Starting to see why a turnaround specialist needs to come from the outside? Someone brought in from the outside isn’t going to suffer from these biases. They are less concerned with the potential for losses, because they aren’t the one who built up the bank. They aren’t affected by the need to preserve the status quo, because they haven’t been around to experience the status quo. They’ve never tasted the Coke Classic served up at your organization.
We’ve all heard the expression “change for change’s sake doesn’t always equal progress.” But there are times when calling in a Bill Fitch is the smartest thing to do. Sometimes changing the coach is the best way to turn around the team.
Katrina VanHuss and Otis Fulton have written a new book, Dollar Dash, on the psychology of peer-to-peer fundraising. Click here to download the first chapter, courtesy of NonProfit PRO!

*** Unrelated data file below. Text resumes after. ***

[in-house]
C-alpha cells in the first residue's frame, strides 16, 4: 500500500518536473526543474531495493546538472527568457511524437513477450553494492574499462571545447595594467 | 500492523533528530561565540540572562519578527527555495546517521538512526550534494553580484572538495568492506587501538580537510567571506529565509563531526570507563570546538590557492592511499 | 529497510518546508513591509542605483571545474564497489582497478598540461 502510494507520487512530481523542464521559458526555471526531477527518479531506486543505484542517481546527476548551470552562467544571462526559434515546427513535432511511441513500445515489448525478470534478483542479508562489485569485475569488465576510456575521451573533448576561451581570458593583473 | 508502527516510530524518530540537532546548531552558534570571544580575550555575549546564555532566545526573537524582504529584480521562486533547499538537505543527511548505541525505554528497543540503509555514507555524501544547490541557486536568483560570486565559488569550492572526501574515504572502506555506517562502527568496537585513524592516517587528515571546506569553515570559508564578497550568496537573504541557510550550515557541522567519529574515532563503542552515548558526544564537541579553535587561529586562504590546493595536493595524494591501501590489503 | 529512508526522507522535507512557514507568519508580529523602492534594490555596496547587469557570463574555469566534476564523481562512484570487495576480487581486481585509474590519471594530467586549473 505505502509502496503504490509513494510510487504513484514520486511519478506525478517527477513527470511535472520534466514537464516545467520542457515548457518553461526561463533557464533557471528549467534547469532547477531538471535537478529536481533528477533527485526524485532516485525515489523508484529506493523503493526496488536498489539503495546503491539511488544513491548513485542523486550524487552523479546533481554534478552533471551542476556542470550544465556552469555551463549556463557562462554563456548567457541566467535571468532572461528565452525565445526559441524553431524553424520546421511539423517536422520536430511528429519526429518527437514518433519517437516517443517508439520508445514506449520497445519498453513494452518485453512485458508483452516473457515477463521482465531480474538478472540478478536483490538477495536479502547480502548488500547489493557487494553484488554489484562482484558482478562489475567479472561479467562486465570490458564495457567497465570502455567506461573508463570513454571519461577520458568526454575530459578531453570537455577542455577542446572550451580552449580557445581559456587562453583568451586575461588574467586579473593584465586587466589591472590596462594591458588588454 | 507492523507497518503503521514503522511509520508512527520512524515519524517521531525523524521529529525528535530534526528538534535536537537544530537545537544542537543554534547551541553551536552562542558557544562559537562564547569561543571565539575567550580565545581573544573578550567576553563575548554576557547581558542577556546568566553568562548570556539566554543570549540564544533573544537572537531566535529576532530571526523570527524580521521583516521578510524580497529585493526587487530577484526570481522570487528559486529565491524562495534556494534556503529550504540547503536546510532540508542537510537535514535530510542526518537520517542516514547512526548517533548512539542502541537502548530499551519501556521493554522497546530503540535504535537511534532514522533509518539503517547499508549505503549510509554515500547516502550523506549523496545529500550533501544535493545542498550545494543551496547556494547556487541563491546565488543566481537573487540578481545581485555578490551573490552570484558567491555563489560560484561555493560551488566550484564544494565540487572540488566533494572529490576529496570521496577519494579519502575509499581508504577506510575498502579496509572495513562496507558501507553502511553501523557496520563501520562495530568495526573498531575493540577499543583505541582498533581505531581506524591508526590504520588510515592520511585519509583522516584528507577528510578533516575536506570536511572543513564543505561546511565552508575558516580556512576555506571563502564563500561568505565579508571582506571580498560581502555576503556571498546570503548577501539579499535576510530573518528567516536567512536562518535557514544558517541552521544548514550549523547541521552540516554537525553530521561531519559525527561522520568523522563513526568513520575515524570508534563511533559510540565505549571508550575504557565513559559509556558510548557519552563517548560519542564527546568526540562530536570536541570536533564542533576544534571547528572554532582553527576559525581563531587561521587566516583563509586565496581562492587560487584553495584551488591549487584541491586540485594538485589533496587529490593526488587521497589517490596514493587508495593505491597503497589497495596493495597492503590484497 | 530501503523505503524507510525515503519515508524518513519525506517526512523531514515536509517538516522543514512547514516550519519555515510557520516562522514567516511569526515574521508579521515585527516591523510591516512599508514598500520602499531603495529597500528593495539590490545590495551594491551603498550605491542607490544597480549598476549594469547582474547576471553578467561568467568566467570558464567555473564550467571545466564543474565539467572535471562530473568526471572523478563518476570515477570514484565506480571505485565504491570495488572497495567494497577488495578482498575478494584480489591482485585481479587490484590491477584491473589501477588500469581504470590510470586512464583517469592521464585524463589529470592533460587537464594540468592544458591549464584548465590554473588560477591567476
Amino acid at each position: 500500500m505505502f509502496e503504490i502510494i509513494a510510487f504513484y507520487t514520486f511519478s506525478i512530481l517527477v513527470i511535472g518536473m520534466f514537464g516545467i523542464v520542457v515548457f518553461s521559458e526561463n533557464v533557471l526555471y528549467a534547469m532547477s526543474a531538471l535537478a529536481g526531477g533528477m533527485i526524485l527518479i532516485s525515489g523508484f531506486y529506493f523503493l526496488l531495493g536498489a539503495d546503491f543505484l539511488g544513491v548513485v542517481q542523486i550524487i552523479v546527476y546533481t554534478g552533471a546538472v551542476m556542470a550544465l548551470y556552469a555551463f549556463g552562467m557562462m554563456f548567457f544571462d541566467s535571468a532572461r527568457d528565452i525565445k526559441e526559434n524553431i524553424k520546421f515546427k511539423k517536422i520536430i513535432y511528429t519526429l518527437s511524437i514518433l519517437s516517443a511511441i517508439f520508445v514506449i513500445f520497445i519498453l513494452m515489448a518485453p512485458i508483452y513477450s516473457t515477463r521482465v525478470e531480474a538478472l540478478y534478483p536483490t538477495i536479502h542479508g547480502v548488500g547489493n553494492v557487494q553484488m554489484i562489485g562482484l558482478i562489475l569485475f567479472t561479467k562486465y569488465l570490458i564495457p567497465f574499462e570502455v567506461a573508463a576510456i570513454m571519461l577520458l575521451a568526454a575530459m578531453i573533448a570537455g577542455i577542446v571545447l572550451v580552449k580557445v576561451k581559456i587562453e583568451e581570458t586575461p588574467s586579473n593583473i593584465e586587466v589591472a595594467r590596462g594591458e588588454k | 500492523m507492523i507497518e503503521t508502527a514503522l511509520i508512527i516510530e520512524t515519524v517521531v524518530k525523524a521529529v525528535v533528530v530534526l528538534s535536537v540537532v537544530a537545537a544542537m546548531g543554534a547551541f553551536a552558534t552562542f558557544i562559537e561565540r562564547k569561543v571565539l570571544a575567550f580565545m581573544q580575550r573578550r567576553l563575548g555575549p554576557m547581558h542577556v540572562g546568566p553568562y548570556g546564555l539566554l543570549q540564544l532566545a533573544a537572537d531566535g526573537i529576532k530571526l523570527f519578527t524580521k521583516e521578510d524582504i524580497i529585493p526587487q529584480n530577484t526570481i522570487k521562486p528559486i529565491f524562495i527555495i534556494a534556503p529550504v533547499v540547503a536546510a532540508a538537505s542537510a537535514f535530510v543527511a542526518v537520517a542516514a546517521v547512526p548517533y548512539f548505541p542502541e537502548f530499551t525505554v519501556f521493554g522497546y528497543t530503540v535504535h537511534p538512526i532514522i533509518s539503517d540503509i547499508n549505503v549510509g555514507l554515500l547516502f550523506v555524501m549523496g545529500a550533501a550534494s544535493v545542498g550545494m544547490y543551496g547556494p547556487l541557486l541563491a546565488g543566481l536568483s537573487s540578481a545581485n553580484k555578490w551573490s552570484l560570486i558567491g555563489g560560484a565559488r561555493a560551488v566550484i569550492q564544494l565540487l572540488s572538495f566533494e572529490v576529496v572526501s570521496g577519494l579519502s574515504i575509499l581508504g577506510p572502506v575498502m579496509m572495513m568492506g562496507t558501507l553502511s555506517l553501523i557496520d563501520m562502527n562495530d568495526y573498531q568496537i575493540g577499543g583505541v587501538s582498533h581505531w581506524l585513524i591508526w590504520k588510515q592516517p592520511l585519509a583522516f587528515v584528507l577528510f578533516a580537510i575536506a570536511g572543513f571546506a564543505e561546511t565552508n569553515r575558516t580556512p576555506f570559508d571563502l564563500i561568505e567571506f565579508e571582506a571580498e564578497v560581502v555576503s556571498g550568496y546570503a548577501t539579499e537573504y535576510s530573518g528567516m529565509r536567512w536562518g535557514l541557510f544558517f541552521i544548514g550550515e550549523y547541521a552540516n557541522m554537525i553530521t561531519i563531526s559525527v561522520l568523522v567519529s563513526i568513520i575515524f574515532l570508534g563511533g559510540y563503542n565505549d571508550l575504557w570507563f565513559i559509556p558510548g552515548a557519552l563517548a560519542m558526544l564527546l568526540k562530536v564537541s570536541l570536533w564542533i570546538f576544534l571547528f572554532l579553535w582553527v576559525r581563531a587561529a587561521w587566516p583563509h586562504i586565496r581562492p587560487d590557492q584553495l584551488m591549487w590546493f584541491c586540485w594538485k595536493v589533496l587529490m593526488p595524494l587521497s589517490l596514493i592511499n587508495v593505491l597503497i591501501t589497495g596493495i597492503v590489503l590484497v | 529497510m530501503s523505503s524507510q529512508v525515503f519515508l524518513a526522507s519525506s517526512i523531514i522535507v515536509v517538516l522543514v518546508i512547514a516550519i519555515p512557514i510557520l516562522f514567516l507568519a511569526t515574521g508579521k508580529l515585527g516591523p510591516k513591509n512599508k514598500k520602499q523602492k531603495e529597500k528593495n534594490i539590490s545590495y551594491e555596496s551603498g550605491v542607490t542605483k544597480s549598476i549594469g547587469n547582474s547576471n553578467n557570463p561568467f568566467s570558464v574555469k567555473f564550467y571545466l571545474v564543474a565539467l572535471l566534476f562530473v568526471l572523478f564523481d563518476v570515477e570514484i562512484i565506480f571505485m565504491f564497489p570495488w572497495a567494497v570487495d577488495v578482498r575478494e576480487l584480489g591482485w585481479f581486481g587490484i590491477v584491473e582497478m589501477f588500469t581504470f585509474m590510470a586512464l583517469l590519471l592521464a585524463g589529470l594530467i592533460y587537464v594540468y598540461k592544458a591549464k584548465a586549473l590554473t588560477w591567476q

Katrina VanHuss is the CEO of Turnkey, a U.S.-based strategy and execution firm for nonprofit fundraising campaigns. Katrina has been instilling passion in volunteer fundraisers since 1989 when she founded the company. Turnkey’s clients include most of the top thirty U.S. peer-to-peer campaigns — Susan G. Komen, the Cystic Fibrosis Foundation, the ALS Association, the Leukemia & Lymphoma Society, as well as some international organizations, like UNICEF.
Otis Fulton is a psychologist who joined Turnkey in 2013 as its consumer behavior expert. He works with clients to apply psychological principles to fundraising. He is a much-sought-after copywriter for nonprofit messaging. He has written campaigns for St. Jude’s Children’s Research Hospital, The March of Dimes, the USO and dozens of other organizations.
Now as a married couple, Katrina and Otis almost never stop talking about fundraising, volunteerism, and human decision-making – much to the chagrin of most dinner companions.
Katrina and Otis present regularly at clients’ national conferences, as well as at BBCon, NonProfit Pro P2P, Peer to Peer Forum, and others. They write a weekly column for NonProfit PRO and are the co-authors of the 2017 book, "Dollar Dash: The Behavioral Economics of Peer-to-Peer Fundraising." They live in Richmond, Virginia, USA.